Indian Copyright Law Regime – Is it in tune with instrumental music?

By Abhyuday Bhotika, Associate

Copyrightable works cover an expanse of items which can be broadly classified under the rubric of inter alia musical work, embracing vocal and instrumental, operas, musicals, bands and orchestras both solos and choruses. India is a signatory to Brene Copyright Convention and Universal Copyright Convention 1952 as revised in 1971 at Paris by virtue of which any copyright registered in a signatory country is deemed to be valid and enforceable in India and vice versa (Saha Kanti Tusar, “Copyright Law in the Changing World”, JIPR Vol. 8, 2003, pp-28).

As per the Indian copyright law regime, “Musical work” means a work consisting of music and includes any graphical notation of such work but does not include any words or any action intended to be sung, spoken or performed with the music. A musical work need not be written down to enjoy copyright protection. Further, “Sound recording” means a recording of sounds from which sounds may be produced regardless of the medium on which such recording is made or the method by which the sounds are produced. A phonogram and a CD-ROM are sound recordings. Therefore, the author in the case of a musical work is the composer and author, and in case of a sound recording, he is a producer. It has been noted by Hon’ble Calcutta High Court that, “there are sounds which create soothing effect on a living creature like vocal music or instrumental music” (Burrabazar Fire Works Dealers vs The Commissioner Of Police AIR 1998 Cal 121).

Following provisions from the Copyrights Act, 1957 has been reproduced for your kind perusal:

Copyright’s Act Section 2 (d) “author” means, – (ii) in relation to a musical work, the composer;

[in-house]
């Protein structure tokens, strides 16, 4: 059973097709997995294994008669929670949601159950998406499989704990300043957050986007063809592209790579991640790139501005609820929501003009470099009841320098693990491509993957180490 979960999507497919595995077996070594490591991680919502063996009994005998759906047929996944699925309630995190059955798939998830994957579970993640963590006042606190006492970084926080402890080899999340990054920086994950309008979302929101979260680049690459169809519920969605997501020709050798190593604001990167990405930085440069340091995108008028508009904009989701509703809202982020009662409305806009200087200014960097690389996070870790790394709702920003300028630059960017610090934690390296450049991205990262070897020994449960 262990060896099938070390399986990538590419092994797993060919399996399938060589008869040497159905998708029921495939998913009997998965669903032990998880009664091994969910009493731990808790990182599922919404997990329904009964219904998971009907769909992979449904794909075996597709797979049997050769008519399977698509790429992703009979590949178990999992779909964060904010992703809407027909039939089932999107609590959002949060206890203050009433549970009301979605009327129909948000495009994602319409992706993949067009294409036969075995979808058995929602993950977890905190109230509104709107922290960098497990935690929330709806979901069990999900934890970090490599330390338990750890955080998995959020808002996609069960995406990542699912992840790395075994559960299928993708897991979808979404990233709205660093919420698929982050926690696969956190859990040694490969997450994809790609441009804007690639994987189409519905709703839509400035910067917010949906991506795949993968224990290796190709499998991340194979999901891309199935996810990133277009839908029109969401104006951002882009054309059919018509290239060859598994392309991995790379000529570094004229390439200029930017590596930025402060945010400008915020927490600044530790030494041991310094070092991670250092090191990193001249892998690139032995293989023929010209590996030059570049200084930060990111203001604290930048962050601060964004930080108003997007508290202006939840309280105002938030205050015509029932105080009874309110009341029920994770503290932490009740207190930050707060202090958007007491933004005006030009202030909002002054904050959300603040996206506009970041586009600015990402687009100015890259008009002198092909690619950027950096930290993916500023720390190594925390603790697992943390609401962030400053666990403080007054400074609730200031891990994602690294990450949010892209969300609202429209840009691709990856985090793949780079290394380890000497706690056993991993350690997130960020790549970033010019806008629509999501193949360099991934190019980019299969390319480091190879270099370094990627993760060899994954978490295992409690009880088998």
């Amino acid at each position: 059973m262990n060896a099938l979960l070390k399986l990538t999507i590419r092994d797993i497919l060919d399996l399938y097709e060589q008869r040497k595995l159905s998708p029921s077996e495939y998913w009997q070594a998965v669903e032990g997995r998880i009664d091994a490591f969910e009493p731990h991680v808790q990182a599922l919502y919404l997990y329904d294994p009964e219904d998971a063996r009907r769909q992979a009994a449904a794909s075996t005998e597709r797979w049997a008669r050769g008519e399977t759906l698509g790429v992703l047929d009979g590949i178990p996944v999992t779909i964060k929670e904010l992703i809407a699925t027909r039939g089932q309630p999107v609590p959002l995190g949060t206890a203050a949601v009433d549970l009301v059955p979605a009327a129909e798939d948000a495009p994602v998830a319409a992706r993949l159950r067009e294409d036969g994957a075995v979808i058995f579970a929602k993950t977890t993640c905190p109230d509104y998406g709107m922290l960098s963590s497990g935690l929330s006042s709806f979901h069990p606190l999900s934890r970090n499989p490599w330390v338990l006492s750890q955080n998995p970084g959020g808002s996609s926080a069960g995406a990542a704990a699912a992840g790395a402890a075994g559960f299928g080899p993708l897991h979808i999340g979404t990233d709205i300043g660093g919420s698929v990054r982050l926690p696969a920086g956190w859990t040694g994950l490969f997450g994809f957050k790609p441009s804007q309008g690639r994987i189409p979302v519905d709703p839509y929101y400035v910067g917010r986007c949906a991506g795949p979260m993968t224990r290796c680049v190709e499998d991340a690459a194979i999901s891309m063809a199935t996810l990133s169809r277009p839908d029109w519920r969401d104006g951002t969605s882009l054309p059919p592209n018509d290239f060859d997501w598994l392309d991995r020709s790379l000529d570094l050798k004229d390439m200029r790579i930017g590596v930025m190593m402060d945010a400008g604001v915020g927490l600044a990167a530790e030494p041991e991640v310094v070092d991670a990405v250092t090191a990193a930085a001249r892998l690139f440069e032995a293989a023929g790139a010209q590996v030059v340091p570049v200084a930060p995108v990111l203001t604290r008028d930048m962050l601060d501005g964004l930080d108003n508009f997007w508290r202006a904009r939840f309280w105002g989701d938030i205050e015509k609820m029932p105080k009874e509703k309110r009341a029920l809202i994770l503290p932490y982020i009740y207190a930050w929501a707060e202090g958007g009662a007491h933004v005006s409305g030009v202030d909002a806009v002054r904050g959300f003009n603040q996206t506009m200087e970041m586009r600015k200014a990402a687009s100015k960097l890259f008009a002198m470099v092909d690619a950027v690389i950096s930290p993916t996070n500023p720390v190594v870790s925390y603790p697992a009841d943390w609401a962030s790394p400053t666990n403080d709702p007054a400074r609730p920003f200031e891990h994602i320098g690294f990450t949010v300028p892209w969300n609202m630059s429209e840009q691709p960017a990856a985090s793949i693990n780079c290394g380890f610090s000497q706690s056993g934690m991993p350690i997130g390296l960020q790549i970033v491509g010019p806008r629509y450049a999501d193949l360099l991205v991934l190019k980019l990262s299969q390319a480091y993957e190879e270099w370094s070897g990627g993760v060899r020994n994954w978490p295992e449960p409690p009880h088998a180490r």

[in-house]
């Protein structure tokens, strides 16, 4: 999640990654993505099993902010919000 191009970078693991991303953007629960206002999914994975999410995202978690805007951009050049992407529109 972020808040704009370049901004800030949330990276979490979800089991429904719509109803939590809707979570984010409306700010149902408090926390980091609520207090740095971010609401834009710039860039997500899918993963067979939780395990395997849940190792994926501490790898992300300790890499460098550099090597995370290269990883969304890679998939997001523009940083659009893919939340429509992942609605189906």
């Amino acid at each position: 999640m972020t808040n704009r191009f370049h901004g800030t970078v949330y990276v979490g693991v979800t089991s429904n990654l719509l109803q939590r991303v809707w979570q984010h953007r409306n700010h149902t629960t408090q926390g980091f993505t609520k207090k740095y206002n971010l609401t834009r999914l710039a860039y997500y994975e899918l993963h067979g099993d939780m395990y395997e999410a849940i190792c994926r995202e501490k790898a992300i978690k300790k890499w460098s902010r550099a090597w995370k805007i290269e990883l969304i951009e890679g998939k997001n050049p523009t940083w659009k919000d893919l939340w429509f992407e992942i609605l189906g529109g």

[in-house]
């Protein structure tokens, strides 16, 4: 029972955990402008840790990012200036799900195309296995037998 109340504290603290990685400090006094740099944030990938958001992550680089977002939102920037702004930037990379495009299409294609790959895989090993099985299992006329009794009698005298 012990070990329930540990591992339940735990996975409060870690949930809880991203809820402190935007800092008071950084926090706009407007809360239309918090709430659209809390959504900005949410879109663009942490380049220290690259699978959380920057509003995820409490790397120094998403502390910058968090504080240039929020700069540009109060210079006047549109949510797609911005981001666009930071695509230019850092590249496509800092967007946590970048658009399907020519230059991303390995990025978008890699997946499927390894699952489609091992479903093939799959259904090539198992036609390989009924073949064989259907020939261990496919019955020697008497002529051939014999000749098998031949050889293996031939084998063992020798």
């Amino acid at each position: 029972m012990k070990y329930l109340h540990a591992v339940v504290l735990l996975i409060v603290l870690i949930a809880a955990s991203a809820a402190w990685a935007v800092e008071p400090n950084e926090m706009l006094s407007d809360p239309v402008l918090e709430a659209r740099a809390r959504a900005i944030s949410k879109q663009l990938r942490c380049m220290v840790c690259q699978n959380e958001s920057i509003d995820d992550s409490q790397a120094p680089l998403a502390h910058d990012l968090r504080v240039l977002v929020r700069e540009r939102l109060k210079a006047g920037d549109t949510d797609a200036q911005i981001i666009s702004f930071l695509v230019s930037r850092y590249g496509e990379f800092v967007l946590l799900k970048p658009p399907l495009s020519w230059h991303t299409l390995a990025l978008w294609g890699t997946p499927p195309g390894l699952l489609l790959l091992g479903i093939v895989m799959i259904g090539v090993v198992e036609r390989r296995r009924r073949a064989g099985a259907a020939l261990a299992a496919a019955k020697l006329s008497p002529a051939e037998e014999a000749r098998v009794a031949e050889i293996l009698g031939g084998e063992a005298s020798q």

Copyright’s Act Section 2 ( p ) “musical work” means any combination of melody and harmony or either of them, printed, reduced to writing or otherwise graphically produced or reproduced

Copyright’s Act Section 2 (y) “work” means any of the following works, namely:- (i) a literary, dramatic, musical or artistic work;

Copyright’s Act  section 13 states: Works in which copyright subsists:- (1) Subject to the provisions of this section and the other provisions of this Act, copyright shall subsist throughout India in the following classes of works, that is to say-

  • original literary, dramatic, musical and artistic works;

Law relating to instrumental remixes:

Instead of old traditional musical instrumentals like tanpura and tabla, instruments used in a remix are digital drums and synthesizers, and even the voice of a singer is often electronically manipulated. It has been suggested in the United States of America and Australia that remixes may encounter legal issues if a whole or substantial part of the original work is copied or used (Brien O’ Damien and Fitzgerald Brian, “Mashups remixes and copyright law” Internet Law Bulletin, 9 (2) (2006) p. 19) but the Indian Copyright law under Section 52 (1) (j) permits adaptations of the original sound recording in the absence of a license and does not permit making of substantial alterations or omissions unless reasonably necessary for the purposes of adaptation, a standard which has been rigidly interpreted by courts (Super Cassette Industries Limited vs Bathla Cassette Industries Private Limited, 2003 (27) PTC 280 (Del)).


Indian Copyright law does not endeavor to define the term “instrumental music”. However with reference to Section 2 (p) of the 1957 Act, “musical work” means any combination of melody and harmony or either of them, which implicitly includes instrumental music. Further, section 13 of the 1957 Act, fortifies that copyright can subsist in a musical work. It is pertinent to note here a judicial illustration wherein a court has held in the Burrabazar Fire Works Dealers’ case that there are sounds which create soothing effect on a living creature like vocal music or instrumental music. Therefore, instrumental music is a sub-set of musical work and is included in the ambit of Section 2 (p) of the 1957 Act and thereby is in the domain of copyright protection.

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